An East Bay operation

Over the past decade, Castro estimates that 50% of local print shops have closed or moved out of the Bay Area for less rent. Supply chain bottlenecks, compounded by the coronavirus shutdown and resulting restrictions, have placed an emphasis on local printing to reduce delivery times.

On Friday at Hayward, an eight-color, 10-station press prints the new “Gold Blooded” design — supplied by the Warriors — onto the front of gold shirts. The freshly printed logo is then dried with a dryer, after which the shirts are stacked and moved to another press which prints a logo on the shoulder of that round’s playoff sponsor. Before the shorts leave the warehouse, they are folded and packaged for distribution to the Chase Center, where they are carefully placed on the seats before fans enter the arena.

On a high shelf in the warehouse, Castro points to a small screen printer once used by his uncle to teach inmates at San Quentin State Prison. Castro received the printer as a gift, and as a math teacher at Alameda High School in 2003, he used it to make Spirit Week shirts for campus.

Ever since, the Alameda native has been addicted to the power of the garment.

Screens for Too Short line a shelf at the Brand Marinade screen printing studio in San Leandro on May 27, 2022. (Beth LaBerge/KQED)

In 2020, when Mali Watkins, a black man, was tackled to the ground and arrested by Alameda police for dancing in the street, Castro printed “Dancing In The Street For Justice” shirts in protest. During the coronavirus quarantine that same year, he converted his inventory of shirts to masks and donated them all over Oakland with NFL star Marshawn Lynch. When wildfires ripped through the state, Castro donated color-coded shirts to help organize volunteers.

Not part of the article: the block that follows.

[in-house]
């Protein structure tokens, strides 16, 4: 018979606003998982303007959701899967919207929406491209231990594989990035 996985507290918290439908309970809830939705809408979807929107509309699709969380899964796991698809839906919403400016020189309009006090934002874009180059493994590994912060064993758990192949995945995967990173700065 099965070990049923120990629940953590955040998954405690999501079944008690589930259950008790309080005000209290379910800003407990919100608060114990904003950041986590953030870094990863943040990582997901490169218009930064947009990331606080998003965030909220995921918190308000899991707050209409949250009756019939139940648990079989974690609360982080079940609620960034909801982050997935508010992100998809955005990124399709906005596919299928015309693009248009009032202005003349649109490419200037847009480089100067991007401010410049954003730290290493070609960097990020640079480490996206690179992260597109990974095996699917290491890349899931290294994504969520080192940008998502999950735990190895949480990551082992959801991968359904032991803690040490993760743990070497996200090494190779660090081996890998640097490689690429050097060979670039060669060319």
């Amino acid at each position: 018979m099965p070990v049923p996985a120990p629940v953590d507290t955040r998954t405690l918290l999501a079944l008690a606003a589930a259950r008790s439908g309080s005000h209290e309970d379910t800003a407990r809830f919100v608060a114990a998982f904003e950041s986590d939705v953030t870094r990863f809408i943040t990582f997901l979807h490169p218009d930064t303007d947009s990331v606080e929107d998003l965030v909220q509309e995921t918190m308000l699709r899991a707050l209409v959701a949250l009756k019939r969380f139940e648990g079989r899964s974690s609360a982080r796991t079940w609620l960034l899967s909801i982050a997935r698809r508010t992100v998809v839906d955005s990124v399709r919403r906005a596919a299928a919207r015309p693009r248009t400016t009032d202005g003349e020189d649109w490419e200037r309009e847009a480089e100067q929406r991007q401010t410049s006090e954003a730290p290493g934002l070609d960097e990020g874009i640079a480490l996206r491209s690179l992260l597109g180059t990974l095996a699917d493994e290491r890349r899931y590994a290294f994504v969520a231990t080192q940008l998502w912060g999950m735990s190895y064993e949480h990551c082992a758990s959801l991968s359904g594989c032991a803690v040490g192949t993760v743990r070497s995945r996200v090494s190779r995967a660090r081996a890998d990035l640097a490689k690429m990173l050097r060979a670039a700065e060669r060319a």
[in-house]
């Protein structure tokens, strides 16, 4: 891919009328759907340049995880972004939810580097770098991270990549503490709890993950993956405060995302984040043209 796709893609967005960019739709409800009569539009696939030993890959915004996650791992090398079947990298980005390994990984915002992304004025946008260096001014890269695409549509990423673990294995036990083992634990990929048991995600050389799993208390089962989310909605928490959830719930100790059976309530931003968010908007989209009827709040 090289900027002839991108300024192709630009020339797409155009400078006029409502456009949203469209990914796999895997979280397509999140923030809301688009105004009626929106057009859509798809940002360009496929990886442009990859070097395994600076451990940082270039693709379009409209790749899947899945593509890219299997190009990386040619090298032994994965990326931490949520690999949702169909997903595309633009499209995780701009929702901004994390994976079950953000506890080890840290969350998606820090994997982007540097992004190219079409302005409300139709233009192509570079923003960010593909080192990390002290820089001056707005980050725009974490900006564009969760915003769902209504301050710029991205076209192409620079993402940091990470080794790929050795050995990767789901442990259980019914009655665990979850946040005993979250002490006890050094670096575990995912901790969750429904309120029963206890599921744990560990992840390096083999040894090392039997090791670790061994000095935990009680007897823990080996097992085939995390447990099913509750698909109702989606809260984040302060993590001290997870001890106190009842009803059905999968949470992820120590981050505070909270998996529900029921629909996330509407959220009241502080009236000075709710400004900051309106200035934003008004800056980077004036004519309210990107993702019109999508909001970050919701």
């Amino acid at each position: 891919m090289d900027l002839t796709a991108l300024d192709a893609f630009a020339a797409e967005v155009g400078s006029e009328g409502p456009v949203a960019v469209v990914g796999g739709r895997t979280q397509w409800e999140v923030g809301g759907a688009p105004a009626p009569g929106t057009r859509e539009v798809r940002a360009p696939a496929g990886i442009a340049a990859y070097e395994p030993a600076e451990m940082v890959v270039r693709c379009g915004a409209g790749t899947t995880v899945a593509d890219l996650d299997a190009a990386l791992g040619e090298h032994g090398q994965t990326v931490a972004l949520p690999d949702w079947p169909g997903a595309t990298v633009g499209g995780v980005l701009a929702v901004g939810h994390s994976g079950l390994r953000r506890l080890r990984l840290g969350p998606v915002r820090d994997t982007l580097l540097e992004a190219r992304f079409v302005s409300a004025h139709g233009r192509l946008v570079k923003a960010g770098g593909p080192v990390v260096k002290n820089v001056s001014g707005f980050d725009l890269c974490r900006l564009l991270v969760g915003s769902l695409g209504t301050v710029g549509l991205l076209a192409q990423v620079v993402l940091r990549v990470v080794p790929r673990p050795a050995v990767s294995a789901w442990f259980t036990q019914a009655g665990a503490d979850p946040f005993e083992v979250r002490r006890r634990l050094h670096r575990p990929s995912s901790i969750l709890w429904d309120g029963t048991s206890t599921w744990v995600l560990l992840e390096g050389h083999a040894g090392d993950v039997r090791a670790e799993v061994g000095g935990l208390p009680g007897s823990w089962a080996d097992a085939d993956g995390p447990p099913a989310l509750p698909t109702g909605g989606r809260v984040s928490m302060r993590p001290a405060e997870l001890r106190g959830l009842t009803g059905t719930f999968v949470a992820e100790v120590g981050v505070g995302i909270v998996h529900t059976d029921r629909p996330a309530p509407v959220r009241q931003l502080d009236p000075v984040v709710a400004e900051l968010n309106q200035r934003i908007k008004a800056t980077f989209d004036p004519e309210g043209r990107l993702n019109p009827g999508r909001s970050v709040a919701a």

Brand Marinade’s high-profile clients include Lynch, whose Beast Mode garments are synonymous with Oakland culture; Oakland rapper Too Short; and Ruff Ryders, the label of the late East Coast rapper DMX. An influx of potential corporate contracts gives Castro hope to reach a goal of 50 employees and move out of the 15,000 square foot warehouse.

The championship grind

If Golden State reaches a potential title-breaking game, Castro plans to host a staff viewing party at the warehouse. If the Warriors won, Brand Marinade would begin 36 consecutive hours in print to meet retail requirements, along with a victory parade.

Employees fold stacks of Warriors Finals t-shirts at the Brand Marinade screen print shop in San Leandro on May 27, 2022. (Beth LaBerge/KQED)

Manager Nick Haskins is one of the few Brand Marinade employees with championship experience, having worked for a Sacramento store that produced post-season gear during the San Francisco Giants’ 2012 championship.

As for keeping a positive attitude throughout the arduous and often monotonous process, workers rely on “jokes, music and snacks,” Haskins says.

Elizabeth J. Harless